California adds jobs but wage growth stagnates
California’s economy generated another 56,000 jobs in April, which has helped reduce the state’s jobless rate to 7.8 percent, the first time in five years it's been lower than 8 percent. The state’s beleaguered construction industry continued to rebound by adding over 7,000 jobs.
The news looks a little more promising for members of the Millennial Generation, at least those with college degrees. A recent report also indicates the employment opportunities for 2014 college graduates are quite a bit better. Employers expect to hire 9 percent more college graduates this spring than those from the class of 2013.
Carl Martellino, executive director of the University of Southern California Career Center, has seen the uptick in hiring firsthand.
“We’ve seen an increase in the number of employers who come to our career fairs, an increase in on-campus recruiting, and an increase in students with multiple job offers,” Martellino said. “There has been an increase not only in attendance, but also in the quality of companies coming to campus.”
While California’s job growth continues to lead the nation, we certainly aren’t alone in job creation. The U.S. economy has regained 8.6 million jobs since early 2010, leaving it about 100,000 jobs short of the 138.4 million that existed in January 2008 near the start of the recession. Federal Reserve Chair Janet Yellen says small businesses, as they always do, are driving the trend.
There is some cold water to pour on this mostly bullish jobs picture right now.
The California Budget Project issued a white paper recently talking not about employment but how much people are being paid. It reported that low-wage and mid-wage workers in California still earned significantly less in 2013 than before the Great Recession began, after adjusting for inflation.
“This wage erosion continues a decades-long trend of widening wage inequality,” the authors said. The report adds that two ways of reversing the trend are to invest in the workforce and infrastructure in the state. The quality of California’s workforce is a constant point of discussion among those who discuss job growth and the kind of jobs we want to grow.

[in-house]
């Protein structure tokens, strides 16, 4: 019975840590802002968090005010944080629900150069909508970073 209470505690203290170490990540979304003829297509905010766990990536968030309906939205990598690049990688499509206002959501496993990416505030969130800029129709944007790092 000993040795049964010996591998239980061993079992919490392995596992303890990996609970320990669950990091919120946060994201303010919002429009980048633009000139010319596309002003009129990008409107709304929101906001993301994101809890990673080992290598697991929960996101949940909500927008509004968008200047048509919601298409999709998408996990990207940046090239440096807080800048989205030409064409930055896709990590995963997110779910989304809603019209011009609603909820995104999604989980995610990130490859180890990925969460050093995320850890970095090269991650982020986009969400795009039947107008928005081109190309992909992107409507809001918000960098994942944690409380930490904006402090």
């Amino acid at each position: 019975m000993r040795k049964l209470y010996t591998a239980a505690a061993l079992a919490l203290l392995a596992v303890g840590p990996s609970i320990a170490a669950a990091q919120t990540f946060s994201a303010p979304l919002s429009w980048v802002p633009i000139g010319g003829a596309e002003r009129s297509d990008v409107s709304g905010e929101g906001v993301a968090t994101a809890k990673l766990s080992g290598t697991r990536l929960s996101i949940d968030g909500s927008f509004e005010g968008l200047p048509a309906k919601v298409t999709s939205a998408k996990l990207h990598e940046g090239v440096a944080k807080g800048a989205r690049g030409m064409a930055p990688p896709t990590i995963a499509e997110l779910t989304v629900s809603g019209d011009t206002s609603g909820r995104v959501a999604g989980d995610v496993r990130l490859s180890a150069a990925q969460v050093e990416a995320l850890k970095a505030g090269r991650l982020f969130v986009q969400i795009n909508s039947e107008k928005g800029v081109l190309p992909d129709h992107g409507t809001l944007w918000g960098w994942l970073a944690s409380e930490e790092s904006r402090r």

The California Economic Summit Action Teams have been working on what have been identified as nine important areas to help spur the creation of more “good jobs” in California. One of those areas is workforce preparation—how we align the workforce with the 21st-century economy.
Progress is being made. After a concerted effort by advocates of career techincal education, including the Summit, $50 million was added to Gov. Jerry Brown's May revision to the state budget, along with other support for CTE. The Summit Workforce Action team submitted testimony last month to the Assembly education finance budget sub-committee outlining how these proposals align with the Summit’s goals and recently delivered a letter to legislative leadership signed by team members.
The Summit reported on other legislation introduced to address the glaring need for more CTE funding in the Golden State. Assembly member Al Muratsuchi has introduced several bills to provide incentive funding for CTE (including AB 2216). In March, Sen. Carol Liu also offered to carry a bill on the same issue.